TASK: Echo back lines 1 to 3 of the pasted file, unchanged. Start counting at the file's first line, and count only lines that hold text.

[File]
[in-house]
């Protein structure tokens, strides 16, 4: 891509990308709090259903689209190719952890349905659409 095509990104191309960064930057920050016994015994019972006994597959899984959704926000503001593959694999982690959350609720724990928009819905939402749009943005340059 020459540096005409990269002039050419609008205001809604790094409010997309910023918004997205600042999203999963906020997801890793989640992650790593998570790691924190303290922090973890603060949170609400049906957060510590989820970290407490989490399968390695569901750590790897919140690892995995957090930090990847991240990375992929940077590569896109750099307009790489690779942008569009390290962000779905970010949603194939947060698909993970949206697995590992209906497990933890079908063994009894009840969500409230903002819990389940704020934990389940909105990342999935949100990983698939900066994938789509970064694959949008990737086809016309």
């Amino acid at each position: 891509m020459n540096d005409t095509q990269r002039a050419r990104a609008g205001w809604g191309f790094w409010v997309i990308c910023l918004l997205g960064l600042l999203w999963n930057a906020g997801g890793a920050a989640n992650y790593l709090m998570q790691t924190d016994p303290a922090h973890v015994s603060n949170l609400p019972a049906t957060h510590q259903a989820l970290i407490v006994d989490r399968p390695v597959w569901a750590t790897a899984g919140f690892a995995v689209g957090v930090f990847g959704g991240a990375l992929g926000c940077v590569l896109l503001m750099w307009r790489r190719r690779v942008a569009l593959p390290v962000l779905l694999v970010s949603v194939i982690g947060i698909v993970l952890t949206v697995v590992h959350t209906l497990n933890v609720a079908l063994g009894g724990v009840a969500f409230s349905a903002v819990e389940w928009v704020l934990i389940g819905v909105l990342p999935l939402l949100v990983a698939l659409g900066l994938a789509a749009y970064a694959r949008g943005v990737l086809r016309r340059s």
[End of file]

[in-house]
């Protein structure tokens, strides 16, 4: 891509990308709090259903689209190719952890349905659409 095509990104191309960064930057920050016994015994019972006994597959899984959704926000503001593959694999982690959350609720724990928009819905939402749009943005340059 020459540096005409990269002039050419609008205001809604790094409010997309910023918004997205600042999203999963906020997801890793989640992650790593998570790691924190303290922090973890603060949170609400049906957060510590989820970290407490989490399968390695569901750590790897919140690892995995957090930090990847991240990375992929940077590569896109750099307009790489690779942008569009390290962000779905970010949603194939947060698909993970949206697995590992209906497990933890079908063994009894009840969500409230903002819990389940704020934990389940909105990342999935949100990983698939900066994938789509970064694959949008990737086809016309």
């Amino acid at each position: 891509m020459n540096d005409t095509q990269r002039a050419r990104a609008g205001w809604g191309f790094w409010v997309i990308c910023l918004l997205g960064l600042l999203w999963n930057a906020g997801g890793a920050a989640n992650y790593l709090m998570q790691t924190d016994p303290a922090h973890v015994s603060n949170l609400p019972a049906t957060h510590q259903a989820l970290i407490v006994d989490r399968p390695v597959w569901a750590t790897a899984g919140f690892a995995v689209g957090v930090f990847g959704g991240a990375l992929g926000c940077v590569l896109l503001m750099w307009r790489r190719r690779v942008a569009l593959p390290v962000l779905l694999v970010s949603v194939i982690g947060i698909v993970l952890t949206v697995v590992h959350t209906l497990n933890v609720a079908l063994g009894g724990v009840a969500f409230s349905a903002v819990e389940w928009v704020l934990i389940g819905v909105l990342p999935l939402l949100v990983a698939l659409g900066l994938a789509a749009y970064a694959r949008g943005v990737l086809r016309r340059s």